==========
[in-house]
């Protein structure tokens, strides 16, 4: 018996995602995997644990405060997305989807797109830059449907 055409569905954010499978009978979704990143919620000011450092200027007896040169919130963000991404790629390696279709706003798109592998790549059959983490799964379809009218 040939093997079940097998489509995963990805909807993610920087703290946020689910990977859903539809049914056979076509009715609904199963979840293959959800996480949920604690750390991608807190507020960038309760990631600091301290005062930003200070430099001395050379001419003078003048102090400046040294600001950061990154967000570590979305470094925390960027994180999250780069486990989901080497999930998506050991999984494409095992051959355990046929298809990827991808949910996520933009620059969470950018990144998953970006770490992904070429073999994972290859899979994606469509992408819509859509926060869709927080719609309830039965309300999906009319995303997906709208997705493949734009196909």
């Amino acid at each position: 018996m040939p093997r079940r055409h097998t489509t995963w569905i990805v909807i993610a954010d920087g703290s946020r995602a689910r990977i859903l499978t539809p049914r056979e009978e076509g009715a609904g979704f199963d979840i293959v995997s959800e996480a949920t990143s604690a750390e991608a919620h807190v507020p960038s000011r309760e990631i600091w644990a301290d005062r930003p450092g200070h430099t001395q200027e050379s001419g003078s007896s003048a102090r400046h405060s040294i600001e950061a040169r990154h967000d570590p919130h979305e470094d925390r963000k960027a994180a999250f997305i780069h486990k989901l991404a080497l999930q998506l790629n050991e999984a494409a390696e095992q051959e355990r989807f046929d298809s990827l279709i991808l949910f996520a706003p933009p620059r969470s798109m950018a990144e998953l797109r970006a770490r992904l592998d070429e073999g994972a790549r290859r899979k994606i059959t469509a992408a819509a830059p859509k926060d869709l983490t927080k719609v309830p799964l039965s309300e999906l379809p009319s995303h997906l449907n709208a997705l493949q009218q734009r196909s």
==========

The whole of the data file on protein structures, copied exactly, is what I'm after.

[in-house]
């Protein structure tokens, strides 16, 4: 018996995602995997644990405060997305989807797109830059449907 055409569905954010499978009978979704990143919620000011450092200027007896040169919130963000991404790629390696279709706003798109592998790549059959983490799964379809009218 040939093997079940097998489509995963990805909807993610920087703290946020689910990977859903539809049914056979076509009715609904199963979840293959959800996480949920604690750390991608807190507020960038309760990631600091301290005062930003200070430099001395050379001419003078003048102090400046040294600001950061990154967000570590979305470094925390960027994180999250780069486990989901080497999930998506050991999984494409095992051959355990046929298809990827991808949910996520933009620059969470950018990144998953970006770490992904070429073999994972290859899979994606469509992408819509859509926060869709927080719609309830039965309300999906009319995303997906709208997705493949734009196909």
């Amino acid at each position: 018996m040939p093997r079940r055409h097998t489509t995963w569905i990805v909807i993610a954010d920087g703290s946020r995602a689910r990977i859903l499978t539809p049914r056979e009978e076509g009715a609904g979704f199963d979840i293959v995997s959800e996480a949920t990143s604690a750390e991608a919620h807190v507020p960038s000011r309760e990631i600091w644990a301290d005062r930003p450092g200070h430099t001395q200027e050379s001419g003078s007896s003048a102090r400046h405060s040294i600001e950061a040169r990154h967000d570590p919130h979305e470094d925390r963000k960027a994180a999250f997305i780069h486990k989901l991404a080497l999930q998506l790629n050991e999984a494409a390696e095992q051959e355990r989807f046929d298809s990827l279709i991808l949910f996520a706003p933009p620059r969470s798109m950018a990144e998953l797109r970006a770490r992904l592998d070429e073999g994972a790549r290859r899979k994606i059959t469509a992408a819509a830059p859509k926060d869709l983490t927080k719609v309830p799964l039965s309300e999906l379809p009319s995303h997906l449907n709208a997705l493949q009218q734009r196909s």